• An illustration: A toddler might find it hard to pinpoint the damage that disobeying his father’s prohibition not to run on the streets might cause.  But that doesn’t mean it is right nor rational for the toddler to disobey his loving father’s prohibition!
      • This illustration is fitting for our context given that we are like the toddler in our finite knowledge compared to God’s vastly superior wisdom and knowledge.
  • Vines believe same-sex relationship is “not harmful to anyone” but fail to consider God in his belief that same-sex relationship is not harmful.
    • First, it is negatively against God.
      • Remember Vines’ examples of the damages of sins: “Adultery violates a commitment to your spouse.  Lust objectifies others.  Gossip degrades people.”
      • If violating a commitment, objectifying others and degrading a person is bad because it is “harmful to others,” what are those advocating same-sex relationships doing when they are violating God’s prohibition of same-sex relationship,  degrading God as less than God in their disobedience to His Divine prohibitions and objectifying God as something less than God when they go against His Word?
    • Secondly, it is negative against the participants of same-sex relationships.
      • Remember the way of a Sinner is hard!
      • 1 Corinthians 6:9-10 reveal the eternal consequences for such sinners: “Or do you not know that the unrighteous will not inherit the kingdom of God?Do not be deceived; neither fornicators, nor idolaters, nor adulterers, nor[a]effeminate, nor homosexuals, 10 nor thieves, nor the covetous, nor drunkards, nor revilers, nor swindlers, will inherit the kingdom of God.
  • Vines believe same-sex relationship is “not harmful to anyone” but fail to consider studies considering the negative impact of same-sex relationships
    • Time doesn’t allow me to go into more details as it’s worth being another message.
    • Remember, we are not dependent upon the statistics to make our case in light of all our discussion above concerning consequentialists ethics.

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Blown away argument

Here are the links on Presuppositional apologetics gathered from June 22nd, 2015 to June 30th, 2015.

1.) Echo Zoe Interview20 Ways to Answer the Fool

2.) Compiling the Massive Proof and Powerful Evidence that God Exists pt. 1

3.) 

4.) Apologetics Ghetto

5.) Can the Ethiopian Change His Skin or a Leopard His Spots? How Postmodernity Has Led to a Culture of Hypocrisy

 

Missed the last round up?  Check out the re-blogged post from a friend

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An illustration of a rendered rainbow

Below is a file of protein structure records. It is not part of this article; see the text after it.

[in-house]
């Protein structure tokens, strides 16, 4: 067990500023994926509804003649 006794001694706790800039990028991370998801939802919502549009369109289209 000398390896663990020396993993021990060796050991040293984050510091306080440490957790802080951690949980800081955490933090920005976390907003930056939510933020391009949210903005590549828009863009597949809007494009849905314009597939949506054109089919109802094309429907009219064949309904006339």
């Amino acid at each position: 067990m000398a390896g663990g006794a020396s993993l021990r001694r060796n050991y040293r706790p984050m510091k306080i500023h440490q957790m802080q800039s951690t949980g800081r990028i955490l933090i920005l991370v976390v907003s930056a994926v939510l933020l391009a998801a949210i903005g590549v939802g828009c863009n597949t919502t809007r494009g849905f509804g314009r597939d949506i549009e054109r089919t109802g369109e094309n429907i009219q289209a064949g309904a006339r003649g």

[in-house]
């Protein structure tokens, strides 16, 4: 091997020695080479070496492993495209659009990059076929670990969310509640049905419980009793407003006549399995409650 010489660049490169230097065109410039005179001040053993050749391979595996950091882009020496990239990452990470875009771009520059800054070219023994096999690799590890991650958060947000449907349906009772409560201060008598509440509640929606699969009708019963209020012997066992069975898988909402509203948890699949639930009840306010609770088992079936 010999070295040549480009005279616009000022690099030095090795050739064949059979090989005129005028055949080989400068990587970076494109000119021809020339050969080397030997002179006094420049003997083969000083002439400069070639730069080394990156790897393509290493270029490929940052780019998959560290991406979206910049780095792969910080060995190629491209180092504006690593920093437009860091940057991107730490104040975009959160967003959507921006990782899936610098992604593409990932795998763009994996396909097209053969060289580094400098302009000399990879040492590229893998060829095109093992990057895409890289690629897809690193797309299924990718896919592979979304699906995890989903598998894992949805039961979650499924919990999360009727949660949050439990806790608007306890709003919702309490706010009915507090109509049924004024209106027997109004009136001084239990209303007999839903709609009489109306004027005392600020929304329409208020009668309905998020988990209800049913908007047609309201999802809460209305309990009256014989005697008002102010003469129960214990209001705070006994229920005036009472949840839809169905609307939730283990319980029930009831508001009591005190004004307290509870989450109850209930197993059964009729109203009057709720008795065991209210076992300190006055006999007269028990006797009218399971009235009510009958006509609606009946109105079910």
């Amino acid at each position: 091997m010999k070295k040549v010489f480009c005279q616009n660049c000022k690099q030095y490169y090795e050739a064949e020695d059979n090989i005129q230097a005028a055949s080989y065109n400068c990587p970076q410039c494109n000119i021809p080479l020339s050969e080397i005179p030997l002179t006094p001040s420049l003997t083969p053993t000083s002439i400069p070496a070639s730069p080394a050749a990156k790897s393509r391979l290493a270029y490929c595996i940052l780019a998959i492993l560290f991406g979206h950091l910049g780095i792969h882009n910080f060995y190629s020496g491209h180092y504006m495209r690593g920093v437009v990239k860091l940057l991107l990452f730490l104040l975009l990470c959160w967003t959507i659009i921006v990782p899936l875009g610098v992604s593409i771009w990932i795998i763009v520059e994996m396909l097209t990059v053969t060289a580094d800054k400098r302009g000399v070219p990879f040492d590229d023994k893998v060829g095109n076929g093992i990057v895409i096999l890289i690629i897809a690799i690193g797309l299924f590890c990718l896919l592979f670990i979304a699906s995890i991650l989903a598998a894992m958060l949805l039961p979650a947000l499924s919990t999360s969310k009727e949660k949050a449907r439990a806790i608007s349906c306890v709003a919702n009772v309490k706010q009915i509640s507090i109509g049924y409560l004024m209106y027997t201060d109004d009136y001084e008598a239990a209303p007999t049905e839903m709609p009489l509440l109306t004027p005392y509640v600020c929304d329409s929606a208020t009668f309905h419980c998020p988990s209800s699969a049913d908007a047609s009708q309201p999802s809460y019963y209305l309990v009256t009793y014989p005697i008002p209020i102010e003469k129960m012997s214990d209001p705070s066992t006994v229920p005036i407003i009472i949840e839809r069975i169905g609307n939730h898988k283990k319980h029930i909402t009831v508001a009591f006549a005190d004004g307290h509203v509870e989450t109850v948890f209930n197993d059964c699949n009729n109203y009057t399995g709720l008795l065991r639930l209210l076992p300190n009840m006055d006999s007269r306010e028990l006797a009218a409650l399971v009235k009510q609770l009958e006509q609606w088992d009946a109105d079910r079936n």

An illustration of a rendered rainbow

Beginning tommorow (6/29) we will begin a Marathon Series on the Christian Response to Homosexuality.  EvangelZ and I (SlimJim) will be writing posts as well as linking resources for the Christian.  Also we pray that the Lord will use this to also awaken those who claim to be Christians and also those who do not believe to come to know Jesus Christ as Lord and Savior.

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This is the second installment of a guest post continuing from HERE.  Mike is a British brother in Christ who have been a friend of our blog for years.  Mike’s blog can be found HERE.

limited

I sometimes think about the cross,

And close my eyes, and try to see

The cruel nails, and crown of thorns,

And Jesus crucified for me.

(v4 of the Hymn ‘It is a thing most wonderful’ by William Walsham How, 1823 – 97)

Do you?

That’s how a message given by Stuart Olyott began on Limited Atonement many years ago. I understand what it means but like Stuart, Particular Redemption is preferable because it is just that, particular. But we could also add Definite Atonement because something was accomplished not merely made possible. As I began looking at this subject a long time ago, many ministers were questioned, but Stuart was the only one that said I needed to see it for myself. He was right and by God’s grace I did ‘see it’. It was in that same message the book by Grace Publications (Great Christian Classics, ‘Life by His Death’) was recommended that I quickly bought. Space will not permit discussing it all here but if you follow the recommendations below you will be helped to not only come to terms with it but embrace it and rejoice in it. And, believe it or not, it will actually help, not hinder, your Gospel ministry.

1. The Problem Stated

So the topic at hand, in a nutshell revolves around seeking to reconcile the fact that Jesus died only for His people and the free offer of the Gospel. It’s the L of the TULIP acrostic and can be the most problematic for believers to deal with. At the beginning of John Owen’s great treatise on ‘The Death of Death in the Death of Christ’ he makes this comment in the introduction:

‘Reader,

If thou intendest to go any farther, I would entreat thee to stay here a little. If thou art, as many in this pretending age, a sign or title gazer, and comest into books as Cato into the theatre, to go out again, — thou hast had thy entertainment; farewell! With him that resolves a serious view of the following discourse, and really desireth satisfaction from the word and Christian reason, about the great things contained therein, I desire a few words in the portal.’ ….